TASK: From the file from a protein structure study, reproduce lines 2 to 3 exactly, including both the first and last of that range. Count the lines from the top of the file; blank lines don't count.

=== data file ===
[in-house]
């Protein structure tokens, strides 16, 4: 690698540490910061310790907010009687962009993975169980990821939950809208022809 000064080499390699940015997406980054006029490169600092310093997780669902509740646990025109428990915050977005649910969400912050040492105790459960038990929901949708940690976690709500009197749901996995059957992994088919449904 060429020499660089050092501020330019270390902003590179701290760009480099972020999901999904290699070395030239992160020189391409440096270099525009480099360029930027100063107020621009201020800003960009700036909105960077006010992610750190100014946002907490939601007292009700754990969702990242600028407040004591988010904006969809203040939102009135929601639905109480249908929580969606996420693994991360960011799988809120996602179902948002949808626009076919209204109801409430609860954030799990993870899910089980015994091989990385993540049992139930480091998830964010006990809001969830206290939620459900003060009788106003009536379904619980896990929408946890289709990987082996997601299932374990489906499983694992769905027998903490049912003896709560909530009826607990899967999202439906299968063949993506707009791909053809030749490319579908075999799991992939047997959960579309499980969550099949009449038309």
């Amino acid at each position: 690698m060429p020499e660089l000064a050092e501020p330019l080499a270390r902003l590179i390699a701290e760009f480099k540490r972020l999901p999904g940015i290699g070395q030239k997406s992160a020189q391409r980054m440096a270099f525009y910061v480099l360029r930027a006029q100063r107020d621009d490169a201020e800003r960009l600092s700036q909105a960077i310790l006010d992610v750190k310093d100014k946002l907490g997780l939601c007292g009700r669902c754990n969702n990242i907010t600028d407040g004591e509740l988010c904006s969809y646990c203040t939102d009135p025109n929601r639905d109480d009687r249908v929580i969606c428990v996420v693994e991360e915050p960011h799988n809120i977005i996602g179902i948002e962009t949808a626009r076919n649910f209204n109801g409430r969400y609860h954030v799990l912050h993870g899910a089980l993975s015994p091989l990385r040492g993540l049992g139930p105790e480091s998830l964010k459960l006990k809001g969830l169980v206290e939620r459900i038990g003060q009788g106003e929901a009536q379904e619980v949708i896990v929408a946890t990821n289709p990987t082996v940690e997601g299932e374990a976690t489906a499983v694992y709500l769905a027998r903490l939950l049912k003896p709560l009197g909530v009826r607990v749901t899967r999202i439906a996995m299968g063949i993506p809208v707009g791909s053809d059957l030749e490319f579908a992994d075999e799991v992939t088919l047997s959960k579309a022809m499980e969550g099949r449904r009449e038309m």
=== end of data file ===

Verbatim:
């Protein structure tokens, strides 16, 4: 690698540490910061310790907010009687962009993975169980990821939950809208022809 000064080499390699940015997406980054006029490169600092310093997780669902509740646990025109428990915050977005649910969400912050040492105790459960038990929901949708940690976690709500009197749901996995059957992994088919449904 060429020499660089050092501020330019270390902003590179701290760009480099972020999901999904290699070395030239992160020189391409440096270099525009480099360029930027100063107020621009201020800003960009700036909105960077006010992610750190100014946002907490939601007292009700754990969702990242600028407040004591988010904006969809203040939102009135929601639905109480249908929580969606996420693994991360960011799988809120996602179902948002949808626009076919209204109801409430609860954030799990993870899910089980015994091989990385993540049992139930480091998830964010006990809001969830206290939620459900003060009788106003009536379904619980896990929408946890289709990987082996997601299932374990489906499983694992769905027998903490049912003896709560909530009826607990899967999202439906299968063949993506707009791909053809030749490319579908075999799991992939047997959960579309499980969550099949009449038309």
């Amino acid at each position: 690698m060429p020499e660089l000064a050092e501020p330019l080499a270390r902003l590179i390699a701290e760009f480099k540490r972020l999901p999904g940015i290699g070395q030239k997406s992160a020189q391409r980054m440096a270099f525009y910061v480099l360029r930027a006029q100063r107020d621009d490169a201020e800003r960009l600092s700036q909105a960077i310790l006010d992610v750190k310093d100014k946002l907490g997780l939601c007292g009700r669902c754990n969702n990242i907010t600028d407040g004591e509740l988010c904006s969809y646990c203040t939102d009135p025109n929601r639905d109480d009687r249908v929580i969606c428990v996420v693994e991360e915050p960011h799988n809120i977005i996602g179902i948002e962009t949808a626009r076919n649910f209204n109801g409430r969400y609860h954030v799990l912050h993870g899910a089980l993975s015994p091989l990385r040492g993540l049992g139930p105790e480091s998830l964010k459960l006990k809001g969830l169980v206290e939620r459900i038990g003060q009788g106003e929901a009536q379904e619980v949708i896990v929408a946890t990821n289709p990987t082996v940690e997601g299932e374990a976690t489906a499983v694992y709500l769905a027998r903490l939950l049912k003896p709560l009197g909530v009826r607990v749901t899967r999202i439906a996995m299968g063949i993506p809208v707009g791909s053809d059957l030749e490319f579908a992994d075999e799991v992939t088919l047997s959960k579309a022809m499980e969550g099949r449904r009449e038309m």